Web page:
I was curious as there’s been a string of cases recently about signing off on pleadings with the usual ‘[party] believes the contents of this…are true” and then of course the relevant witnesses go totally off piste in evidence.

In at least one of the cases the judge referred the poor solicitor who’d signed to the SRA.

So it’s interesting from a risk/professional conduct perspective.

Forever Associate

I don’t see that very frequently in the matters I have been involved with – almost all clients are large commercial organisations and we liaise with their in-house legal teams. I’ve dumbed it down to make a point but there is a fair bit of “project management” that goes on in coordinating the client/expert witnesses, the firm and counsel.

Got off topic though, the point is that the counsel should just be within the firm so that client fees stop once they hit the firm’s account. That way UK firms may start to see similar profit margins to the US firms.

Al

Yeah, I can see why that is beneficial for the firm. Obviously I have a vested interest in arguing it’s better value for the client for firms to instruct counsel. Of course, that might be very different with a US model; if not the domestic market.

There is definitely a bit of a push even here though for new models. Direct and Licensed Access for example.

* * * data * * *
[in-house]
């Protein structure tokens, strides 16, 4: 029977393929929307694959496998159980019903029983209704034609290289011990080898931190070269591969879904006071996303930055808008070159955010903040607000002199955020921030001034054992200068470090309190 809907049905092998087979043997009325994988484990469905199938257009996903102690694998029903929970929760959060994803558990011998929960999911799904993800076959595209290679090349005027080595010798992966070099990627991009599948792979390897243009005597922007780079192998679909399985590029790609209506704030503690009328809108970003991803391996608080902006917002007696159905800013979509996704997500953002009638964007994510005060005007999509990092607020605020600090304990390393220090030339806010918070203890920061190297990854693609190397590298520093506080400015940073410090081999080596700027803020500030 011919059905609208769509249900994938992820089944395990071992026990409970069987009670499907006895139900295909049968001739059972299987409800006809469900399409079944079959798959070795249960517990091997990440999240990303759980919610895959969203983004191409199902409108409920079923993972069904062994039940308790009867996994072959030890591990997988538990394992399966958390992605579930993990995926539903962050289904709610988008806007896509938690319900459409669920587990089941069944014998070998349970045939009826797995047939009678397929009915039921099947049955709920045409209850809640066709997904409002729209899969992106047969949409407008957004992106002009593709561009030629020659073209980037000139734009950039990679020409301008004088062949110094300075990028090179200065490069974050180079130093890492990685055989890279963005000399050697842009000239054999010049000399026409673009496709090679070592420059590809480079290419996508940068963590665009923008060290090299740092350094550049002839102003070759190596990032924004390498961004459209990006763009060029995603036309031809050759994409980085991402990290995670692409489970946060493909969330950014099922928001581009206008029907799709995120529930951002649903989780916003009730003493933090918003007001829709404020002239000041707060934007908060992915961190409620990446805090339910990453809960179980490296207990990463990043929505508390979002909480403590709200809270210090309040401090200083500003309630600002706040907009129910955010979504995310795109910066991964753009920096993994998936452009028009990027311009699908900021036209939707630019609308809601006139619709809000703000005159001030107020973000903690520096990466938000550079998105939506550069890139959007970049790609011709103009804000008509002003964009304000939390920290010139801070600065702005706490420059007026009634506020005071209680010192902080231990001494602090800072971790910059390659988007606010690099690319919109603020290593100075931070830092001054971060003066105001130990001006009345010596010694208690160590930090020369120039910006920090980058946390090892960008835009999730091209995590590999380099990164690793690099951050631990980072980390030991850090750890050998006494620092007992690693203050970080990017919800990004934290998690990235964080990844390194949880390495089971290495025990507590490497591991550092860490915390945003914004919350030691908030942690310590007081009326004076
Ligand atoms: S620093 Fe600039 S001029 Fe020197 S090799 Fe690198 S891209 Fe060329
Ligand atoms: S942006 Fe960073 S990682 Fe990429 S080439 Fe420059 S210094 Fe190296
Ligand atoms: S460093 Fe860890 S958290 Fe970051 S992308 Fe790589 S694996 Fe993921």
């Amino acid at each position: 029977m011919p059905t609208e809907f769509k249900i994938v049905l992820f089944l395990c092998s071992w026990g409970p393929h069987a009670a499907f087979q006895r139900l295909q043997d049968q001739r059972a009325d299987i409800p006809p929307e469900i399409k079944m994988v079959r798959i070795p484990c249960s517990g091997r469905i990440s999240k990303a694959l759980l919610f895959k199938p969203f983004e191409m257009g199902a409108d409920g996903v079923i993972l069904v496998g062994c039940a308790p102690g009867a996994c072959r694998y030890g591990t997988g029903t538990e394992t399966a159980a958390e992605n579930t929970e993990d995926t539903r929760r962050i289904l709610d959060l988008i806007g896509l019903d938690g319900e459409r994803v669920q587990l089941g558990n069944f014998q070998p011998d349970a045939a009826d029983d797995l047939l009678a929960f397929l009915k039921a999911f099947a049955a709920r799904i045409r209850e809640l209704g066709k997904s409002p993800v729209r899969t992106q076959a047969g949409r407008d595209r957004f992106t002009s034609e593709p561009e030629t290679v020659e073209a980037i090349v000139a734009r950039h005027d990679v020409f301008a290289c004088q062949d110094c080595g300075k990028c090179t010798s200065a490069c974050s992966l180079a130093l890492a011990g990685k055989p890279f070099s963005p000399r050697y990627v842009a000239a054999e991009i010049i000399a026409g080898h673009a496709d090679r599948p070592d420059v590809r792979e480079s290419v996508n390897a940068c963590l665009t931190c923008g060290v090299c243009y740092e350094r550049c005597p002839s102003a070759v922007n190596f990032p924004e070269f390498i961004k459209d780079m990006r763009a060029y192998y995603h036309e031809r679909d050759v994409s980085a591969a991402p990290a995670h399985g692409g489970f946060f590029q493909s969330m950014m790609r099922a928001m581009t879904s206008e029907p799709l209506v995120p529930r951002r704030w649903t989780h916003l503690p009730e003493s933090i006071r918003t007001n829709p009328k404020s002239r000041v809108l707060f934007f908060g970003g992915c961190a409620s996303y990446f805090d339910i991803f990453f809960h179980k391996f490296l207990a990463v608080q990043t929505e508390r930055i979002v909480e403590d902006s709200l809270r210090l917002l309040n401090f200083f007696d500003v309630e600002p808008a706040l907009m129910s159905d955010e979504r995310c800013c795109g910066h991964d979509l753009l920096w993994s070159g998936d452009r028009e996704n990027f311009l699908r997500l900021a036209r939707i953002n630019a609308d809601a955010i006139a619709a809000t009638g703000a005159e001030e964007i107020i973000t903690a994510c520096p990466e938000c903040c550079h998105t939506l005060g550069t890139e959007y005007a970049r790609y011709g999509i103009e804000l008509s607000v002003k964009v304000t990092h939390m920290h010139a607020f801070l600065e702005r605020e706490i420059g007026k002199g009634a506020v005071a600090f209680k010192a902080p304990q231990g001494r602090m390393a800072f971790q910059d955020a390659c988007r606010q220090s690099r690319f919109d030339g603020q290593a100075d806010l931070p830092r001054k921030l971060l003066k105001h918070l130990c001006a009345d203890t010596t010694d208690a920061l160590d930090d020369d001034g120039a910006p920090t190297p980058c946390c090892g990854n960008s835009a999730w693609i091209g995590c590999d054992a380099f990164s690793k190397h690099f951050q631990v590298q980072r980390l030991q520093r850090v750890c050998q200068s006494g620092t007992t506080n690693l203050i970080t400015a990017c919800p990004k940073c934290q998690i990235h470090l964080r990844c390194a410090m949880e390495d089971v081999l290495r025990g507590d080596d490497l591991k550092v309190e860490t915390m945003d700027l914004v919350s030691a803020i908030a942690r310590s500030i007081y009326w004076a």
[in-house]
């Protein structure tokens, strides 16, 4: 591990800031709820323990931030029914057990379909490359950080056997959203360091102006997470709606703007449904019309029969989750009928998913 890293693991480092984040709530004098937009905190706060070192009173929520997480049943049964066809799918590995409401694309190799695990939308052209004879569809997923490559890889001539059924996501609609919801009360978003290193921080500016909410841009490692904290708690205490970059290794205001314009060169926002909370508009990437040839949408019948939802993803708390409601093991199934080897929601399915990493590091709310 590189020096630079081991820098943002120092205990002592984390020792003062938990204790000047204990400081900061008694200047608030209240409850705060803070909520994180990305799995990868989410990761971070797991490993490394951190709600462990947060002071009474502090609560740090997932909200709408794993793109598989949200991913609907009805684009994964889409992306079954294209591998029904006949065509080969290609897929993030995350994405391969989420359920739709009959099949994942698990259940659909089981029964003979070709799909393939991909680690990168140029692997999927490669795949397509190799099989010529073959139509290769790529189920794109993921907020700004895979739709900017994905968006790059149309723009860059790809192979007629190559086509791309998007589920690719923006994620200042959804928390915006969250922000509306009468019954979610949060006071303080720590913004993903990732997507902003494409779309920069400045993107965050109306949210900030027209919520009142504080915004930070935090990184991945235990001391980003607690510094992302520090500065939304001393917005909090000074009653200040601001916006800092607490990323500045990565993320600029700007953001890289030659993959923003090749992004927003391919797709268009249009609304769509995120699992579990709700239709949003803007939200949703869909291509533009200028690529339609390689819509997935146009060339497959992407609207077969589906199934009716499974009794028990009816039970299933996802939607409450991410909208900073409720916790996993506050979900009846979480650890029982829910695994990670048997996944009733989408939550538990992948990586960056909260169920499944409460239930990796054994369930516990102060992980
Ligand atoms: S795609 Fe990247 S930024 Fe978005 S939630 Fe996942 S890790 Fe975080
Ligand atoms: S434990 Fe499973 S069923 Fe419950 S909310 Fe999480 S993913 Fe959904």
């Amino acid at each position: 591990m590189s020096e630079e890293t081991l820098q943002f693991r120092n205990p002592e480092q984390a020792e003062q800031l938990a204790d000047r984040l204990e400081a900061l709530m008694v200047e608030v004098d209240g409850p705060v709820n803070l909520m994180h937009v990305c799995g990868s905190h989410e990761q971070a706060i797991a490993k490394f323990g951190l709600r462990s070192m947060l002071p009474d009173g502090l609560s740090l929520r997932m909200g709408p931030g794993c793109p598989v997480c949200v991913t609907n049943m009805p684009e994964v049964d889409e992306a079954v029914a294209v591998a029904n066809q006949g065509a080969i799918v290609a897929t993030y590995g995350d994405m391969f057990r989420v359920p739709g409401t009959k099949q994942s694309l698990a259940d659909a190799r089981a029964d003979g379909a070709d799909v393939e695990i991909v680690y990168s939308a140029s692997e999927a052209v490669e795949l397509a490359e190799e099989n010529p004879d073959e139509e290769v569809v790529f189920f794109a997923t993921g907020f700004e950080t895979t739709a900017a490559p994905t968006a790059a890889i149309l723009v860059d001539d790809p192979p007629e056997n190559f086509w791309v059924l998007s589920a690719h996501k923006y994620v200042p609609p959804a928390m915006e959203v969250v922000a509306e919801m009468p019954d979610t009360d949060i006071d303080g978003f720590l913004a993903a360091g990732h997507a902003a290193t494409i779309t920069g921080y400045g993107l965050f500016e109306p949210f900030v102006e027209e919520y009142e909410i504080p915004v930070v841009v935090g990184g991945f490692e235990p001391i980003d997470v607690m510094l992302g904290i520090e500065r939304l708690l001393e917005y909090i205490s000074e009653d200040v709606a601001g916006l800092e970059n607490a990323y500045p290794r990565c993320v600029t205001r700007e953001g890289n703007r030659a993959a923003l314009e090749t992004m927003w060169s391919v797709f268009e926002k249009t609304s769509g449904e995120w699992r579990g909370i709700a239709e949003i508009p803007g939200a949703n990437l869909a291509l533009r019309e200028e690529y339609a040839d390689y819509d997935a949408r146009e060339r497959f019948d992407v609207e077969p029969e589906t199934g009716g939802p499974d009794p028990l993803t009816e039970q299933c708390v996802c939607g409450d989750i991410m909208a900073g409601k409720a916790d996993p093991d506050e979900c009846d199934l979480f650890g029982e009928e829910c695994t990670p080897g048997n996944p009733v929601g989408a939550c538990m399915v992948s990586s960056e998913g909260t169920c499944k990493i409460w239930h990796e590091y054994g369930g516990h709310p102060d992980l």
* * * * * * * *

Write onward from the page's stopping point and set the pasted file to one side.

But thanks for the info; it was an interesting to hear your thoughts.

Forever Associate

No problem! And to be clear, it is my view that there will always be lawyers who are advocacy specialists and lawyers who will never be in courtroom – having a merged profession doesn’t change this. I definitely do not think it should become a “jack of all trades, master of none” situation.

As such dedicated advocacy training should remain, but no one can argue that economies of scale would 1) make firms more profitable and 2) help drive down the current costs preventing a lot of very talented law grads from pursuing the advocacy path.

Happy SPB Associate

Come on SPB what you got ?

(1)(0)

Roflcopter

What are you going on?

(1)(0)

Jacob Charlies

Come on Links, get on the ball!

(5)(2)

Morgan John-Paul

Heh

(1)(0)

Anonymous

LA is a great sleeper legal market. Lots of family offices are now based there and lots of litigation.

(4)(0)

Naysayer

Having seen the A&O culture first hand, my money is on this failing and failing bad, just like their NY experiment a few years ago. The firm culture is far off the commercial pace to thrive and compete with US firms, worse still in America.

(15)(32)

lol

lol didn’t realise that paralegals got an insight into firm strategy

(21)(6)

Naysayer

OP here. Paralegal? Lol.

(1)(5)

Realist

A firm to avoid. Clearly speaks to priorities when they have not increased NQ pay in the UK to pre-covid levels whilst all the while paying Covid bonuses to their US associates to keep up with the market across the pond and splurging on expensive lateral team hires.

A UK based firm that prioritises its US based associates. Great optics.

(19)(8)

Anon

Dear A&O, given the market, UK NQs are unlikely to be a priority for cash allocation relative to profit potential.

(5)(1)

Sceptic

MC firms will keep trying to break into the US market but other than FF it’s only ever been pretty ineffective. These days you can’t be a premier firm unless you have a significant US presence. If you’re a student, bear that in mind. Most of the MC isn’t what their grad rec make them out to be

(7)(10)

MC

There will be a decrease in overall quality of lawyering. It’s like the MC firms in Dubai, Hong, etc, who always field their B team internally, supplemented by local hires from a pool of second rate people.

(11)(1)

Comments are closed.

Related Stories